Want your students to ignore their mobile phones? You could try bribing them.

The longer a phone stays locked, the more discounts they earn

A new mobile application aims to bribe students into ignoring their phones during class, reports The Verge.

Pocket Points, developed by a California State University (CSU) at Chico, tracks how long a smartphone remains locked while in a classroom on campus and doles out points at certain benchmarks.

For every 20 minutes a phone stays locked, students earn a single point. However, if multiple students on campus run the app simultaneously, awards are given out faster.

The thousands of students at Pennsylvania State University (Penn State) and CSU-Chico who have downloaded the app can then redeem the points for discounts at campus stores and local businesses. At Penn State, for example, users earn a 15% discount on university apparel once they rack up 10 points.

The app comes at a time of growing concern about the effects of cellphone overuse. A study last year from Baylor University discovered that students spend an average of eight to ten hours per day on their cell phones—and around 60% of students admit they could be addicted to their phone. Researchers say they are concerned that phones are being used as an "escape mechanism" or a way to cheat.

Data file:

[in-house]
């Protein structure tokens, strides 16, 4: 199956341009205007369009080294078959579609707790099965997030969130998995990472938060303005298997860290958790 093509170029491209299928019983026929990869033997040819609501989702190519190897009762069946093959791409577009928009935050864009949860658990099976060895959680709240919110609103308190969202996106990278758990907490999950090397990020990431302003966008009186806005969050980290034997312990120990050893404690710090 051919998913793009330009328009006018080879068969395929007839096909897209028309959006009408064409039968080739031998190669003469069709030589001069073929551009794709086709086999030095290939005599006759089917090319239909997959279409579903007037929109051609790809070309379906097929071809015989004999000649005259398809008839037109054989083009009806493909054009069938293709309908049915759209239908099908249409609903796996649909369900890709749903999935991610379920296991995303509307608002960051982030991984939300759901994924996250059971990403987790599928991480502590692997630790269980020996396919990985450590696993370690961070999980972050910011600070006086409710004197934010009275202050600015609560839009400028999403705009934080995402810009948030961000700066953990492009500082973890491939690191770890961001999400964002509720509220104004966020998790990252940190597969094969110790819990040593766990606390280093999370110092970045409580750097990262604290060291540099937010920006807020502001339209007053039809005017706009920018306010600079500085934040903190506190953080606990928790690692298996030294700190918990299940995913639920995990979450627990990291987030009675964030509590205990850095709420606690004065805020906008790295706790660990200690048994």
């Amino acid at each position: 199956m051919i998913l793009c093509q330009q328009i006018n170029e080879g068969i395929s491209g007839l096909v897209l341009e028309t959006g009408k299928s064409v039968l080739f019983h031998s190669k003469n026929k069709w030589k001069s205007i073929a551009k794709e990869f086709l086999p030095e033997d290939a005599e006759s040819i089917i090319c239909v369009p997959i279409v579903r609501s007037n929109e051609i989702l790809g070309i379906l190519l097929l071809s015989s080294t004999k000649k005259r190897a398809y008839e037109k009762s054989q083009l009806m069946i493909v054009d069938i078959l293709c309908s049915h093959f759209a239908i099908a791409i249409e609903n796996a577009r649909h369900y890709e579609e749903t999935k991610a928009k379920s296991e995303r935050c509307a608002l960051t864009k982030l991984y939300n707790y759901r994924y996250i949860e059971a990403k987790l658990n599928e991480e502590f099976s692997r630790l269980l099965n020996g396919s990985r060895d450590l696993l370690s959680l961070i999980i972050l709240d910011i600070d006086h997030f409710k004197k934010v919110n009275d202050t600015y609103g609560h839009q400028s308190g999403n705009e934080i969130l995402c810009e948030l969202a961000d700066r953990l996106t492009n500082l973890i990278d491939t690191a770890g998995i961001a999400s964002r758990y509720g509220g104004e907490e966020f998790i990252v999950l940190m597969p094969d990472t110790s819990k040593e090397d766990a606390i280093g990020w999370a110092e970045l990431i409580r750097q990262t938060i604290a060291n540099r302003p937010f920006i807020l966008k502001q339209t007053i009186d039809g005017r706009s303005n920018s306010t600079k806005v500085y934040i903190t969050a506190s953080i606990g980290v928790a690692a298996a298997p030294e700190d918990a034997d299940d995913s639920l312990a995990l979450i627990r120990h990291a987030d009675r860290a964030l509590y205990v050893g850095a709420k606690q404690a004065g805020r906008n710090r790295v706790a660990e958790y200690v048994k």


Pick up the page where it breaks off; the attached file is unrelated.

A more recent study discovered that some students can suffer from "iPhone separation anxiety." Researchers moved students' phones out-of-reach and then called the phones, causing them to ring while students were unable to answer. Students' heart rates increased, blood pressure increased, and performance on a task decreased.

The researchers concluded that the anxiety was less focused on the phone itself and more on what that phone represents: "their social life… the connection to friends [and] family." Ultimately, researchers encourage students—and anyone else—to turn off cellphones when undertaking a mentally demanding task (McCormick, Verge, 2/4; Seitz, Columbia Chronicle, 1/26; Wood, PsychCentral, 1/31/2014).

The takeaway: A student created mobile application aims to bribe students into ignoring their phones.

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